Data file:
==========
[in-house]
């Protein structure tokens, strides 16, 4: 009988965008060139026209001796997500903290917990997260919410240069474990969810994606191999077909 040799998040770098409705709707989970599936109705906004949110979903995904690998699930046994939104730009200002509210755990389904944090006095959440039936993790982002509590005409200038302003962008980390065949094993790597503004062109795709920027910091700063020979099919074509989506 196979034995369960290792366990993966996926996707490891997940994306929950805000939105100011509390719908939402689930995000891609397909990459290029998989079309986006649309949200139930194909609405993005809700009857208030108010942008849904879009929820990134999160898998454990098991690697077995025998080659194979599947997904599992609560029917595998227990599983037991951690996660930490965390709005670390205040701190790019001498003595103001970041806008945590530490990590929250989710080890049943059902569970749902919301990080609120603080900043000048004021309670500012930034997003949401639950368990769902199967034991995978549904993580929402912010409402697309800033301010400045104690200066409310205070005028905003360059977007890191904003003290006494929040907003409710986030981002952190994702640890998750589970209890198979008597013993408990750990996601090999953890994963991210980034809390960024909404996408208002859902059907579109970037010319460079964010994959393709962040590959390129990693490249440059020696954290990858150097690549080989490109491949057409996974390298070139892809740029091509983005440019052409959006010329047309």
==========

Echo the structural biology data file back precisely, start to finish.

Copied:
[in-house]
């Protein structure tokens, strides 16, 4: 009988965008060139026209001796997500903290917990997260919410240069474990969810994606191999077909 040799998040770098409705709707989970599936109705906004949110979903995904690998699930046994939104730009200002509210755990389904944090006095959440039936993790982002509590005409200038302003962008980390065949094993790597503004062109795709920027910091700063020979099919074509989506 196979034995369960290792366990993966996926996707490891997940994306929950805000939105100011509390719908939402689930995000891609397909990459290029998989079309986006649309949200139930194909609405993005809700009857208030108010942008849904879009929820990134999160898998454990098991690697077995025998080659194979599947997904599992609560029917595998227990599983037991951690996660930490965390709005670390205040701190790019001498003595103001970041806008945590530490990590929250989710080890049943059902569970749902919301990080609120603080900043000048004021309670500012930034997003949401639950368990769902199967034991995978549904993580929402912010409402697309800033301010400045104690200066409310205070005028905003360059977007890191904003003290006494929040907003409710986030981002952190994702640890998750589970209890198979008597013993408990750990996601090999953890994963991210980034809390960024909404996408208002859902059907579109970037010319460079964010994959393709962040590959390129990693490249440059020696954290990858150097690549080989490109491949057409996974390298070139892809740029091509983005440019052409959006010329047309």